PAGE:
Many witch trials were happening simultaneously to the Salem Witch Trials, which occured over the span of about a year, from February 1692 to May 1693. The witch trials are often thought of as an English and English Colonial fixture; yet, most trials happened outside of England, Ireland, and Scotland. One of the largest mass killings in witch trial history took place in Sweden.
The bloody massacre happened in a single day. One fifth of all the women in the region were beheaded and burned. A total of 71 people, 65 of those female, met their fate when minister Laurentius Christophori Hornæus of Ytterlännäs was told to investigate signs of witchcraft in his parish. Just how were the witches accused? Hornæus instructed two young boys to perform a simple task. The boys were to stand by the church’s entrance. As each attendee walked through the church’s doors, the boys would identify those who had made allegiance with the Devil by the invisible mark’s on their forehead.
To Hornæus’s consternation, his own wife was “seen” with the invisible mark. Hornæus quickly hushed any rumor of his wife’s supposed acquaintance with the Devil and that matter was never discussed again. It was suspected the accused were kidnapping local children and forcing them to take part in Satan’s Sabbath. Satan’s Sabbath was a series of eight festivals celebrated by pagans. The festivals were said to take place in a meadow popularized by Swedish folklore. The meadow was called Blockula, and according to local stories, the Devil held court here.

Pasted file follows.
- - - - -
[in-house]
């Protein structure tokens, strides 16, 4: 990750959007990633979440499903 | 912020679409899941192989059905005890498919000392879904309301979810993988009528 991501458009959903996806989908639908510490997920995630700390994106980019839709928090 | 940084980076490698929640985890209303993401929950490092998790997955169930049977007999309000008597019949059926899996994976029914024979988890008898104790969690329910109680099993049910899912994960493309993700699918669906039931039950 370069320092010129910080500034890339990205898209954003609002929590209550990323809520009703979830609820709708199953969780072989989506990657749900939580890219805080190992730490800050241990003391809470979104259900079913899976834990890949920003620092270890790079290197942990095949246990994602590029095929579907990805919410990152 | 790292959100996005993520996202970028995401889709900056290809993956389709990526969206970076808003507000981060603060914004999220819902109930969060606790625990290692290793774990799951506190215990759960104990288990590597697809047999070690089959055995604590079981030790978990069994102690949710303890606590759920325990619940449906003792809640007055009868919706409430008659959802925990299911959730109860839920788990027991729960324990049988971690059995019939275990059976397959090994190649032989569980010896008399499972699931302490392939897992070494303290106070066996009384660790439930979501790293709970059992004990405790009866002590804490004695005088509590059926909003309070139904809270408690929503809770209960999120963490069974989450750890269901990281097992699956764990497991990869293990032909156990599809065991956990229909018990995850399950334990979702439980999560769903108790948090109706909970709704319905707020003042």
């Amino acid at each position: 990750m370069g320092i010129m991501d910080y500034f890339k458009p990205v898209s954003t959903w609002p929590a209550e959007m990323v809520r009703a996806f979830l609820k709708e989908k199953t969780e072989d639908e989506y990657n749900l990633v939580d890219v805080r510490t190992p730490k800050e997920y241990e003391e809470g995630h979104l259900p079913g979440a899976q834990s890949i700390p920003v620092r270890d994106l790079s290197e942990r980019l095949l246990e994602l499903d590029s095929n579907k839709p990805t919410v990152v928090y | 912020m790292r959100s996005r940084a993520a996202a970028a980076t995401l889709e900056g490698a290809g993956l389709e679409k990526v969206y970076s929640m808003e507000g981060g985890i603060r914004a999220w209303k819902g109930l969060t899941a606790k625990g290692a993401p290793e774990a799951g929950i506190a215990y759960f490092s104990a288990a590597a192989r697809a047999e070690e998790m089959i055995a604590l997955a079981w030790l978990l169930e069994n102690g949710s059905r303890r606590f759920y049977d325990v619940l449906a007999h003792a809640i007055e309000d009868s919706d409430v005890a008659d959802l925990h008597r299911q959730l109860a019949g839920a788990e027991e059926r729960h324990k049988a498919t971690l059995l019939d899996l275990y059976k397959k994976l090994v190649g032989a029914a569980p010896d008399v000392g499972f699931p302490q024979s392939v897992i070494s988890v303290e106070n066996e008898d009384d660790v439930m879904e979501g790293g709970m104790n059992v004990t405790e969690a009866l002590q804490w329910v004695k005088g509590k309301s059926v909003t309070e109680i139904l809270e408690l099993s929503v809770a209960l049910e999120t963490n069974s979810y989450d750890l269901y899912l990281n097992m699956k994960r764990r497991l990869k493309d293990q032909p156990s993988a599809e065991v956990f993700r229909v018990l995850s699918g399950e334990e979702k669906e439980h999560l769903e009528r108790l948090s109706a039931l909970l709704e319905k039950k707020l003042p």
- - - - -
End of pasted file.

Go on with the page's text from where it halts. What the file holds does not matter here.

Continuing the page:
The Swedish trials are an interesting piece of witch trial history. A common thread in all witch trials stories is the torture of the accused. In the Swedish trials, however, young children were threatened and abused. In order to retrieve accusatory testimonies about community members, The children were beaten, whipped, bathed in frozen lakes, or threatened with being baked in ovens. Adult testimonies were not often sought out and children provided the bulk of accusations against the accused. Perhaps the abuse of the children involved led to the illegitimacy of these trials.
Records of these trials are few and far between. The primary source was recorded 60 years after the last Swedish witch hunt execution. The grandson of minister Hornæus reported his grandmother’s eyewitness accounts. Since the commission and local courts failed to report any of the executions to a higher court, the Swedish witch trials were not perceived as ideologically legitimate, but rather an extra abhorrent abuse of power.